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I need a switch for different functions to circumvent frequent if-directions. It should work similar to the following code, encapsulated in a class:

#include<iostream>
#include<stdlib.h>

using namespace std;

template<class T>
class MaxSwitch
{
public:
typedef T (MaxSwitch::*Max_P)(T,T);
Max_P fooC_P;

MaxSwitch(int Q) {
    if (Q==0)fooC_P=&MaxSwitch::MaxVal1;
    else fooC_P=&MaxSwitch::MaxVal2;
}

inline T MaxVal1(T kx,T MAX)
{
    return kx+1;
}

inline T MaxVal2(T kx,T MAX)
{
    return MAX;
}

};

 int main( int argc, char ** argv )
{
int Q=atoi ( argv[1] );
MaxSwitch<int> MAXSW(Q);


int MAX=5;

for ( int kx=0;kx<MAX;kx++ ) for ( int ky=0;ky<(MAXSW.fooC_P)(kx,MAX);ky++ )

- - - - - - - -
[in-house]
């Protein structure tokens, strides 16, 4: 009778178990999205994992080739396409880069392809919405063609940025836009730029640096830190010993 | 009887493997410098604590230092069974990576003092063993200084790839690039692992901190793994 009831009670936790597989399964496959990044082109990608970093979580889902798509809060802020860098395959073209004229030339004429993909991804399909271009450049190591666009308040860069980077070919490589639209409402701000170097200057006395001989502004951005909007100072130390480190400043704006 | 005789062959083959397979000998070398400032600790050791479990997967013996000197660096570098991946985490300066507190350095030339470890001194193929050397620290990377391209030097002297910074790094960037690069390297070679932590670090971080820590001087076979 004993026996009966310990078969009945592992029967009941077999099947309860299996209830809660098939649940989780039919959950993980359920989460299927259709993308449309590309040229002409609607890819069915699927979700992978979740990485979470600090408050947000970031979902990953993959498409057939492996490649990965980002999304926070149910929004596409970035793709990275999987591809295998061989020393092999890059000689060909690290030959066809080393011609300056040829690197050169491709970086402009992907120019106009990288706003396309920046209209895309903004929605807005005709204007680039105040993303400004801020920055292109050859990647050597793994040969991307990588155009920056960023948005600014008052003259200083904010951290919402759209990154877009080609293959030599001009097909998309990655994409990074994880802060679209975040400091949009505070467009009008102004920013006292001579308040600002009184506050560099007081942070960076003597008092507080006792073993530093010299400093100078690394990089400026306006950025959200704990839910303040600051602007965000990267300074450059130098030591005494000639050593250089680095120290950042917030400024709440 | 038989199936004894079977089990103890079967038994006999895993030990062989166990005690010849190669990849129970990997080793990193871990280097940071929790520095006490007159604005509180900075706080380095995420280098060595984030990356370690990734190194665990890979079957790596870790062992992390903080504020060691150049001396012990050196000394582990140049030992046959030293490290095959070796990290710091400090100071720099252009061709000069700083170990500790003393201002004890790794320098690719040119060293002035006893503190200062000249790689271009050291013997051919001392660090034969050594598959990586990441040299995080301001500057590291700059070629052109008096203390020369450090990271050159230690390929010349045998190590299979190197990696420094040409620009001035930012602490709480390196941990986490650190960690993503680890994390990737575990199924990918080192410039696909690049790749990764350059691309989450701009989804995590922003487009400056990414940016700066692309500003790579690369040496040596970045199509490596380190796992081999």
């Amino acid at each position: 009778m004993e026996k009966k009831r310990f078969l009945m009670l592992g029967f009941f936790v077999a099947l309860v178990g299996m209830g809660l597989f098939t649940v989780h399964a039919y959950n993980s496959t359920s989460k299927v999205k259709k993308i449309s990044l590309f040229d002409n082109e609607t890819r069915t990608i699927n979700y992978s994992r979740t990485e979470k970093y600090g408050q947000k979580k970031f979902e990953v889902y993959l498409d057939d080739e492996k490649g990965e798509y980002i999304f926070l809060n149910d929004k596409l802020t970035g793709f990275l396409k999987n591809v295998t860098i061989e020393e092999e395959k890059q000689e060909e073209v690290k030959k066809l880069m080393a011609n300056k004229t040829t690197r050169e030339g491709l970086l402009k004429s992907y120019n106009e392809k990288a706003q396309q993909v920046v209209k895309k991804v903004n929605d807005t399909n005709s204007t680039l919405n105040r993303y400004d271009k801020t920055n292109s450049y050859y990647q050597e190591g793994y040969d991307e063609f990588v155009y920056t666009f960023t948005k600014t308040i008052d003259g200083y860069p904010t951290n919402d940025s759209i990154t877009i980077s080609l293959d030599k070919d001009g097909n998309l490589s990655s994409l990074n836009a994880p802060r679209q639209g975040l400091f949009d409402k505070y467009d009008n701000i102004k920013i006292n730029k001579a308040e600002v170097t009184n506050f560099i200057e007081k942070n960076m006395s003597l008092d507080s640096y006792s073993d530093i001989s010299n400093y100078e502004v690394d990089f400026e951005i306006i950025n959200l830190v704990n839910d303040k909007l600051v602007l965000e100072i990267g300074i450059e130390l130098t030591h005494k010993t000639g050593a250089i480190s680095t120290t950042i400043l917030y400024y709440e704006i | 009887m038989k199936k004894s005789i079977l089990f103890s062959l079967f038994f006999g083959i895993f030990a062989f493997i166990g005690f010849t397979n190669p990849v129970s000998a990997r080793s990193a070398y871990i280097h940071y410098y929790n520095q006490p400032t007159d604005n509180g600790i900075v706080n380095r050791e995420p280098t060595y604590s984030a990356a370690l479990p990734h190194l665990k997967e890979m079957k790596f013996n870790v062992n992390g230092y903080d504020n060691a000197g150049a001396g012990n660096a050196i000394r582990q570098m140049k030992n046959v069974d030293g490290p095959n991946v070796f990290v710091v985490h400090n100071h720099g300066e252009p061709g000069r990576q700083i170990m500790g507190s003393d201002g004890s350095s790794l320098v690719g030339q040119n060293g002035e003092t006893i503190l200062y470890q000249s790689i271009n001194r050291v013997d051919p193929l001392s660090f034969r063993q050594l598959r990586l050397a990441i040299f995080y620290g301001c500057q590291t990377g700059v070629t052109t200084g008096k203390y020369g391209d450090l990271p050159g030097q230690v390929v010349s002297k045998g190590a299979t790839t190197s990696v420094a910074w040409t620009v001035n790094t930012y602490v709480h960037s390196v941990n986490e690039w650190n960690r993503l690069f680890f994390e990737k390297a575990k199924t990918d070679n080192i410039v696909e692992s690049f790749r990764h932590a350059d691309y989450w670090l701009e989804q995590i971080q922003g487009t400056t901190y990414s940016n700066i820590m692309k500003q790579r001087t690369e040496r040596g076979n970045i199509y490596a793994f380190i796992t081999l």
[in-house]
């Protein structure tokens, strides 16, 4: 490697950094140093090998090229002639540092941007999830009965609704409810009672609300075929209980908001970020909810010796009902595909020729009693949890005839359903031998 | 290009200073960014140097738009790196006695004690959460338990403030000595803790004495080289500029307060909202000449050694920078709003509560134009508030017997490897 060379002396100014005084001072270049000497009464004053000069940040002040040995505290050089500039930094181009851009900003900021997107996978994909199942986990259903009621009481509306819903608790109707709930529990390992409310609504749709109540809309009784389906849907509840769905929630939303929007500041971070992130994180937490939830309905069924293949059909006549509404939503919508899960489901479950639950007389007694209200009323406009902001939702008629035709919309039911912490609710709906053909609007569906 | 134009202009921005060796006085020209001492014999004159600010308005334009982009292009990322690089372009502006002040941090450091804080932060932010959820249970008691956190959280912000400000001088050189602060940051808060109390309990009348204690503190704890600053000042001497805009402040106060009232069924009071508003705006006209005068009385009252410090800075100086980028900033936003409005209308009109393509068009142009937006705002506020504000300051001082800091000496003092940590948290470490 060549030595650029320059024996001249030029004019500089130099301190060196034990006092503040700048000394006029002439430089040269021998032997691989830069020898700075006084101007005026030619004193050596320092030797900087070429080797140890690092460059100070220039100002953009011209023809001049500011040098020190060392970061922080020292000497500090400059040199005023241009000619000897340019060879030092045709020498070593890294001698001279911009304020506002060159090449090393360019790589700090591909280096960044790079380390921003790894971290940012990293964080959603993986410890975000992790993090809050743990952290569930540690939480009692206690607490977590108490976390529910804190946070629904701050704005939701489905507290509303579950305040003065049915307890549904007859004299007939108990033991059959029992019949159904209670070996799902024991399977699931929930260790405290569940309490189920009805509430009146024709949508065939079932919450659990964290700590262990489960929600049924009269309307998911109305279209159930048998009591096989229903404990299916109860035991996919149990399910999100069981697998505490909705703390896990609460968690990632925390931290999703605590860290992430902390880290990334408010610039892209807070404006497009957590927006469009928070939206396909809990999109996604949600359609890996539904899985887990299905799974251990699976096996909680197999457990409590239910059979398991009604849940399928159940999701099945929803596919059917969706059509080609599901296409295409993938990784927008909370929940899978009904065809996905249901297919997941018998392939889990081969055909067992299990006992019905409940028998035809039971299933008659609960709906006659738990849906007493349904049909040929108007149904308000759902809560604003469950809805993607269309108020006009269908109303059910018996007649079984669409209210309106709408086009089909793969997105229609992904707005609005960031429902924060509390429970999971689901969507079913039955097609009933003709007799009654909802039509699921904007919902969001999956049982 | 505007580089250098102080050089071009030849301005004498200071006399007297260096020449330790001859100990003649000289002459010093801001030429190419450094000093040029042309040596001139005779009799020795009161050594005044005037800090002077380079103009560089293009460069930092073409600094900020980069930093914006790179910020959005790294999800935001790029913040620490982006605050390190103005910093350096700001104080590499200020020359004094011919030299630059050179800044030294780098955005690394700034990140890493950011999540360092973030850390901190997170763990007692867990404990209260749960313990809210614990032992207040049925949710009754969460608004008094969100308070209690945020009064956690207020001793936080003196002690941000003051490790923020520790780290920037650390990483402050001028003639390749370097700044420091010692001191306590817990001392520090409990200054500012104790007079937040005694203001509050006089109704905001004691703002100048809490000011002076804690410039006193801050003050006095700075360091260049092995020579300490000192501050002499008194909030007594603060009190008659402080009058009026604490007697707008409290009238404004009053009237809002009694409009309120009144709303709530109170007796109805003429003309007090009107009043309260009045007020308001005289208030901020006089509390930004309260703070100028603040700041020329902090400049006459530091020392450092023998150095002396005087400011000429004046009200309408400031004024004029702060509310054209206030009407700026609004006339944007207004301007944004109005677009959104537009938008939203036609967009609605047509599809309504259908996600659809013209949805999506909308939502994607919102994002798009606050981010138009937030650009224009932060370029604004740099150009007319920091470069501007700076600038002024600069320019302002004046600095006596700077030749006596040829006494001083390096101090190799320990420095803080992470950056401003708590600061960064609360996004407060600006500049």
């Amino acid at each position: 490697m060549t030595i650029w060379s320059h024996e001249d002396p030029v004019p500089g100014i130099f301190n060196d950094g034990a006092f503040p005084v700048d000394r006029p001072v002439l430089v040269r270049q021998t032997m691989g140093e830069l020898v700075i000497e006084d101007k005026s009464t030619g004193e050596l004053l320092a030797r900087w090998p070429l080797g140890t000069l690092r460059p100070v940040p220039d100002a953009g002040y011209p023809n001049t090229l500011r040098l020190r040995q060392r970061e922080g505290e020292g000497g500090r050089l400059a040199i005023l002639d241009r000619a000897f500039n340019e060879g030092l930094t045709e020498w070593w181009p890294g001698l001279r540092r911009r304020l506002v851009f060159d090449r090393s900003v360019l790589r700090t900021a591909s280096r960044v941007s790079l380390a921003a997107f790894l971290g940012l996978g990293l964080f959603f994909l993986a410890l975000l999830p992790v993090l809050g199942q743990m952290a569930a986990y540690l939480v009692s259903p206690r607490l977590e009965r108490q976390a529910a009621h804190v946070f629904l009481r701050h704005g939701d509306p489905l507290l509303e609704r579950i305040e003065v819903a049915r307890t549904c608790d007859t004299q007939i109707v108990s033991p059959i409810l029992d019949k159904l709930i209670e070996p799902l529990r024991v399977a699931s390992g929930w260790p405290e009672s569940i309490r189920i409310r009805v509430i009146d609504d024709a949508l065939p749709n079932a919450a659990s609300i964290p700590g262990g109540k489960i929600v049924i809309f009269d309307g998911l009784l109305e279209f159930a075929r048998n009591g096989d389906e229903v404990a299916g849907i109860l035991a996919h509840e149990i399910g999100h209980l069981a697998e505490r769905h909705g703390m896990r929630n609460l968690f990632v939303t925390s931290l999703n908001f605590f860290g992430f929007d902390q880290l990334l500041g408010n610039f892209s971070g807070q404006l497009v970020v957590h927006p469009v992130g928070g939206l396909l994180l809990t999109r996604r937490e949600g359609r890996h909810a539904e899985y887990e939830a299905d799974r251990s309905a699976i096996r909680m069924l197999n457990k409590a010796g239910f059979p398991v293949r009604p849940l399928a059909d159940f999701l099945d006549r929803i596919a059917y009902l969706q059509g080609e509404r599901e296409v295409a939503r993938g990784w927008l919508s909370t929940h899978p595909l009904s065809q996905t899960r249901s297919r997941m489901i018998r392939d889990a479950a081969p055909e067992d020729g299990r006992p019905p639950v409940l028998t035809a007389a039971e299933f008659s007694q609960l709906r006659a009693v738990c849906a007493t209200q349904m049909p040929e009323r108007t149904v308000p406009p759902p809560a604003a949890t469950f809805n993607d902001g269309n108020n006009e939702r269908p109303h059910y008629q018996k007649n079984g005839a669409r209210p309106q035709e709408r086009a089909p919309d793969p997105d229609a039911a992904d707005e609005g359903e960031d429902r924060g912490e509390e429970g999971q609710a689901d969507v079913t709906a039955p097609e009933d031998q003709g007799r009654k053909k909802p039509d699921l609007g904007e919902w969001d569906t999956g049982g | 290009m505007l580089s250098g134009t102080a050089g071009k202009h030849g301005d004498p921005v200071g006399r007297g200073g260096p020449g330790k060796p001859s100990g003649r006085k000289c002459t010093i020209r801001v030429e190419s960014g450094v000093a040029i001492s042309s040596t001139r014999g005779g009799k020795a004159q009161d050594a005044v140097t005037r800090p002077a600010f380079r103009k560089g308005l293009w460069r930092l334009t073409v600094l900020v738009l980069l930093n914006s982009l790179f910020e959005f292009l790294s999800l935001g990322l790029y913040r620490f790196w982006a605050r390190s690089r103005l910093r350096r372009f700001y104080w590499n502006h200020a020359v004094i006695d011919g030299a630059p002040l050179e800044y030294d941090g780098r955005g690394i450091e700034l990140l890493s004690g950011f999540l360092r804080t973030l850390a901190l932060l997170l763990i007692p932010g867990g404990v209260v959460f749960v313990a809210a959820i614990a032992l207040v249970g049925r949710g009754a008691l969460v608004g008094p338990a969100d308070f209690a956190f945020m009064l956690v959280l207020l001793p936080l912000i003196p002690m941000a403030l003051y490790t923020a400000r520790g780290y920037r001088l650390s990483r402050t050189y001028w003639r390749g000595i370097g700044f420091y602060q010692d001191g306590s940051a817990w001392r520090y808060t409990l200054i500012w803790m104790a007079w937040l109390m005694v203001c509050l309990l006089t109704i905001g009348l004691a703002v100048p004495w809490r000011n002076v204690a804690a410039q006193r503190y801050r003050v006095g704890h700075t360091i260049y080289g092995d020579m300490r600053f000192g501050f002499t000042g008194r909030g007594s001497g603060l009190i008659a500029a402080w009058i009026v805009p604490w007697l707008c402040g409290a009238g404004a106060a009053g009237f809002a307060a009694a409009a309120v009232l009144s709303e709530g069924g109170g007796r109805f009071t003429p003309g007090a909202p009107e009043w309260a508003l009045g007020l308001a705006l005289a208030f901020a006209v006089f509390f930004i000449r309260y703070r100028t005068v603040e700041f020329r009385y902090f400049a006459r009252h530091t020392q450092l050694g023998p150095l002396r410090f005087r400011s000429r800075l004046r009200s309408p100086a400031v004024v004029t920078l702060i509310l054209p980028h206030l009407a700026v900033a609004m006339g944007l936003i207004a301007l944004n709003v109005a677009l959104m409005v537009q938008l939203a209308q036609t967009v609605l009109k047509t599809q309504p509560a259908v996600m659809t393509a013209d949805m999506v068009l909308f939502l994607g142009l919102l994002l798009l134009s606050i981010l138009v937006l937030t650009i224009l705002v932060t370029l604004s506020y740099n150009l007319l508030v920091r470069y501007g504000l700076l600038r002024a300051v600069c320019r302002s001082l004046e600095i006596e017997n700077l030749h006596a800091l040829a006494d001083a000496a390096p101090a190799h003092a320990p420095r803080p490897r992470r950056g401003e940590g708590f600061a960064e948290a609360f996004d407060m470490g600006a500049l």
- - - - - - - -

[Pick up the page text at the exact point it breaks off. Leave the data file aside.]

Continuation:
{
        cout<<"(kx="<<kx<<", ky="<<ky<<endl;
    }

return 0;
 }

I have now the trivial problem that the function call (MAXSW.fooC_P)(ky,MAX) is wrong. How to do it properly?

share|improve this question
    
a quick note: your naming convention for parameters makes the code not that readable.. –  Jay D May 19 '12 at 8:35
    
(Jay D is being nice with "not that readable" - I'd have said completely confusing.) –  Mat May 19 '12 at 8:36
    
you are welcome to edit it! –  pawel_winzig May 19 '12 at 8:45

1 Answer 1

up vote 6 down vote accepted

MAXSW.fooC_P is the pointer-to-member-function that you need to call, and MAXSW is the object you want to call it on. So you can call that function with:

(MAXSW.*(MAXSW.fooC_P))(ky,MAX);
share|improve this answer
    
Note that (MAXSW.*MAXSW.fooC_P)(ky,MAX) will also work (that is - the inner brackets are redundant). –  Mankarse May 19 '12 at 8:35

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